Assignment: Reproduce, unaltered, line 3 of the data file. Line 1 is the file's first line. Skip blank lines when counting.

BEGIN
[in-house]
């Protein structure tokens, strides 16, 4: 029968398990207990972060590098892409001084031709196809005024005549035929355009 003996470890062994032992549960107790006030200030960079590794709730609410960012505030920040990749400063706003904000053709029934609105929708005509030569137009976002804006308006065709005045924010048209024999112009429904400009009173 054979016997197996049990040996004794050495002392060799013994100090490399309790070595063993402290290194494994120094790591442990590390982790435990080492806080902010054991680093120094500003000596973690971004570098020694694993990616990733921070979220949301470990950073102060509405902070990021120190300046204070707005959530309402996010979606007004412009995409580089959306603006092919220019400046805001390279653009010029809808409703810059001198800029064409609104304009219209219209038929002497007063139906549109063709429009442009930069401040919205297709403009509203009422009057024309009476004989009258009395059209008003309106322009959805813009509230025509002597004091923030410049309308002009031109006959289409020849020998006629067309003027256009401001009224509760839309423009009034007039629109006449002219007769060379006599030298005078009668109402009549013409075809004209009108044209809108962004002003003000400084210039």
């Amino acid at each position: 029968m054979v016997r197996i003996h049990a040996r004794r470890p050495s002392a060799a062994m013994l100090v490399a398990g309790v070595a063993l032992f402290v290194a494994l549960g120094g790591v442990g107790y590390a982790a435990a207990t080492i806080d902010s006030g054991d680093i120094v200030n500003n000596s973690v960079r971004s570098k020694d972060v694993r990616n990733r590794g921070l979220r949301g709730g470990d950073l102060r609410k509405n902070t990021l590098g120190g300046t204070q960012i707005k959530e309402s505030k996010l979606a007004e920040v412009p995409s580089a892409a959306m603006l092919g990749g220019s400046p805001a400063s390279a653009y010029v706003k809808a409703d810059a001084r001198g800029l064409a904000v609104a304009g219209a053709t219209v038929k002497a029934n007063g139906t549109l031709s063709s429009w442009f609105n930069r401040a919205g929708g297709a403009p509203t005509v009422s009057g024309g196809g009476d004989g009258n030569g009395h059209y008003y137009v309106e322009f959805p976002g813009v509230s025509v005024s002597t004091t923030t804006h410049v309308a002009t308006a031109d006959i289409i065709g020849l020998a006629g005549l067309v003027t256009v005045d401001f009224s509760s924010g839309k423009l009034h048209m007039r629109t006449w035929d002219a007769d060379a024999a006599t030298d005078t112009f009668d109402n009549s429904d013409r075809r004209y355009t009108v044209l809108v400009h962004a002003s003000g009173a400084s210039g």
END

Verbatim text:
């Amino acid at each position: 029968m054979v016997r197996i003996h049990a040996r004794r470890p050495s002392a060799a062994m013994l100090v490399a398990g309790v070595a063993l032992f402290v290194a494994l549960g120094g790591v442990g107790y590390a982790a435990a207990t080492i806080d902010s006030g054991d680093i120094v200030n500003n000596s973690v960079r971004s570098k020694d972060v694993r990616n990733r590794g921070l979220r949301g709730g470990d950073l102060r609410k509405n902070t990021l590098g120190g300046t204070q960012i707005k959530e309402s505030k996010l979606a007004e920040v412009p995409s580089a892409a959306m603006l092919g990749g220019s400046p805001a400063s390279a653009y010029v706003k809808a409703d810059a001084r001198g800029l064409a904000v609104a304009g219209a053709t219209v038929k002497a029934n007063g139906t549109l031709s063709s429009w442009f609105n930069r401040a919205g929708g297709a403009p509203t005509v009422s009057g024309g196809g009476d004989g009258n030569g009395h059209y008003y137009v309106e322009f959805p976002g813009v509230s025509v005024s002597t004091t923030t804006h410049v309308a002009t308006a031109d006959i289409i065709g020849l020998a006629g005549l067309v003027t256009v005045d401001f009224s509760s924010g839309k423009l009034h048209m007039r629109t006449w035929d002219a007769d060379a024999a006599t030298d005078t112009f009668d109402n009549s429904d013409r075809r004209y355009t009108v044209l809108v400009h962004a002003s003000g009173a400084s210039g």